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The Davinci Robot use for Endometriosis

 

Hi all, I wanted to discuss something that plagues a lot of women with pelvic pain, and that is endometriosis.  Many of you know what that is. For those of you that are not familiar with it, please referred to previous post on this blog.

 

Traditionally, endometriosis is diagnosed via laparoscopic surgery.  We can see the active lesions and cauterize them. Once the lesions are cauterized the pain will improve. It is well known that these lesions typically have a dark brown or "chocolate" color appearance.  However, it is now agreed that these lesions have a wide range of colors depending how active they are. Some of these are clear which is difficult to see with traditional laparoscopy.

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So What Is a Routine Annual Exam And How Often Should I Get It?

There has been a lot of buzz in recent months about how often a woman should get their Paps.  Just to refresh everyone's memory, a Pap smear is a screen for cervical cancer and THAT IS IT!  It does not screen for breast cancer, uterine cancer or ovarian cancer.  It also does not screen for STD's or other gynecological issues.
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What is This HPV Vaccine? Should I Give It To My Kids?

So what is this HPV all about?  HPV (human papilloma virus) is a virus that causes 90% of genital warts in men and women, 75% of cervical cancer in women.  It also causes 70% of vaginal cancers and 50% of vulvar cancers as well.

So it is a big deal?

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When Should I Get My First Mammogram?

The recommended time for getting mammograms is at age 40 and yearly thereafter.  However, I like to get one around age 35 as a baseline and age 40 thereafter.  The reason is that in my practice area, there seems to be higher incidence of breast cancer, especially in younger women.  So because of this demographic I get the earlier screening.

Talk to your doctor about what is best for you!

Thanks and I’ll talk to you soon.

docbchen

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Does a Pelvic Exam Mean Pap Test

False.  The speculum exam is just a way we can look at the
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Types of Hysterectomies

There are always confusion regarding the type of hysterectomy that we do.  The term “partial hysterectomy” or “total hysterectomy” is often used by our patients.  Unfortunately, these terms are used so loosely that it gives us little information.

The key thing with hysterectomy is whether the ovaries are left in or not.  Some one that undergoes a hysterectomy and have both ovaries removed is termed hysterectomy with bilateral oophrectomy (removal of ovary).  If the right ovary is removed, its termed right oophrectomy and vice versa for the left.  Hysterectomy with both ovaries left in is just a hysterectomy.  Supracervical hysterectomy is when we take the uterus out but leave the cervix behind.

Hopefully this clears it up a bit.

docbchen
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When Should I Take My Daughter For Her First "Female" Exam?

I get this question from moms all the time.  The current recommendation is that for both sexually and non-sexually active teen, age 21 should be the first Pap.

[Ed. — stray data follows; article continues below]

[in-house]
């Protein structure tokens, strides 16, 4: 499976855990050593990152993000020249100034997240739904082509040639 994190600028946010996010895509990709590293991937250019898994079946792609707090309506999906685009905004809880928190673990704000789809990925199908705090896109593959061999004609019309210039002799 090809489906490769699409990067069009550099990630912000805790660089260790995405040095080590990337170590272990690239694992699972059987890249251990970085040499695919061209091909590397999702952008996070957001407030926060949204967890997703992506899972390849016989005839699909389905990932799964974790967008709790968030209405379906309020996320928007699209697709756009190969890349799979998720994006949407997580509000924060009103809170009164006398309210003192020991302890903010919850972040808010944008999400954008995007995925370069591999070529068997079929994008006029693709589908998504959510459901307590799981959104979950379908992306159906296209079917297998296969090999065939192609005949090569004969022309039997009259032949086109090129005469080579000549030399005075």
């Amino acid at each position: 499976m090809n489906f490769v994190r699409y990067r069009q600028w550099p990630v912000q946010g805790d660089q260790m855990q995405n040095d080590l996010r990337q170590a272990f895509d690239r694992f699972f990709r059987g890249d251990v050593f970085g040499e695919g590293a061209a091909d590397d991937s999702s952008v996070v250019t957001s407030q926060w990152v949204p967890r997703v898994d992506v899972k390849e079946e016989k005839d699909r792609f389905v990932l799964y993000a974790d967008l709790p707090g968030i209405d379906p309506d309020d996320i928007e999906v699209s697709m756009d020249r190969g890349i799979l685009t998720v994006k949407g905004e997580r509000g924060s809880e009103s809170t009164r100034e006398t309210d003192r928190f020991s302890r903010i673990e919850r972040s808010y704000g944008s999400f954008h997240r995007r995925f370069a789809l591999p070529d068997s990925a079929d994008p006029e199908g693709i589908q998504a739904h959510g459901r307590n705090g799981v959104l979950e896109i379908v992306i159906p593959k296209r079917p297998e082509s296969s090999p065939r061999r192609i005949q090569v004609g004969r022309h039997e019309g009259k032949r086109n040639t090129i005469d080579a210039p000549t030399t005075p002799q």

However, I feel that if they are sexually active, they need to be screened for sexually transmitted diseases, and the first Pap should be done within 3 years of sexual activity.

But, if they have problems with periods or other gynecologic issues, then they should be seen at the time of problems.

Hope that clears it up.

docbchen

 

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"My Daughters' Periods Are Terrible!"

This is something we encounter daily as gynecologists.  Patients will often have questions regarding their daughters.  Whether just starting their periods or have terrible periods.

When girls start their periods, it means that their reproductive function is becoming active.  She is doing what evolution dictates.  Mainly reproduce.  However, sometimes it doesn’t work out as smoothly as people think.

The reason is that it takes a myriad of “hormone-dance” in order to have the perfect cycle.  It is not uncommon for girls that start the pubertal process to have hiccups in this hormonal-dance.  The resultant fluctuations in hormones can lead to irregular and unpredictable periods, painful periods and heavy periods.  Not to mention mood swings.

So those of you out there that are experiencing this, know that it is normal in most instances.  However, there are things we can do to help these poor girls to feel better and cope better with their periods.  Talk to your gynecologists and they should guide you through these interesting times.


docbchen

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Causes of Miscarriages

Today we are going to discuss miscarriages.  Miscarriages happens in 1-2 out of every 10 pregnancies.  The majority of them will happen in the first 12 weeks of pregnancy. When you lose more than 2-3 in a row, it may be called recurrent miscarriage.  There are multiple reasons that can cause miscarriages.  Unfortunately, more than half of them are unknown.

Some of the known causes are chromosomal or genetic issues, medical conditions in the mother, and problems with the mom's uterus.  By far the most common is chromosomal issues. This accounts for more than 50-60% of the losses.  Some other causes are maternal medical conditions such as autoimmune disease like Lupus, uncontrolled high blood pressure, heavy smoking, clotting disorder and uncontrolled diabetes.  In addition, some women's uteri may have formed abnormally at birth. This is called uterine anomaly. This can also contribute to miscarriages as well.

For those of you that have experienced a miscarriage, there is no better way of describing it other than that it "sucks".  It is a lost of life. You'll feel sad just as if you would if you had loss someone.  In a way you did.

However, what I try to tell my patients is this. Know that the majority of the losses are from a chromosomal issue that is out of your control. So don't beat yourself up. Don't think back and say "maybe I shouldn't have done that, drank that, or taking that medicine".  There will be a natural feeling of guilt. But that's ok. Your human.  But understand that the majority of the times it's NOT YOUR FAULT.  This is very important to understand.

The good news is that even if you had 2 or 3 miscarriages, the chances of you having a healthy baby is still very high.  With the advances in medicine, we can correct uterine anomalies and treat the mom's medical conditions, and hopefully, help you achieve a healthy baby.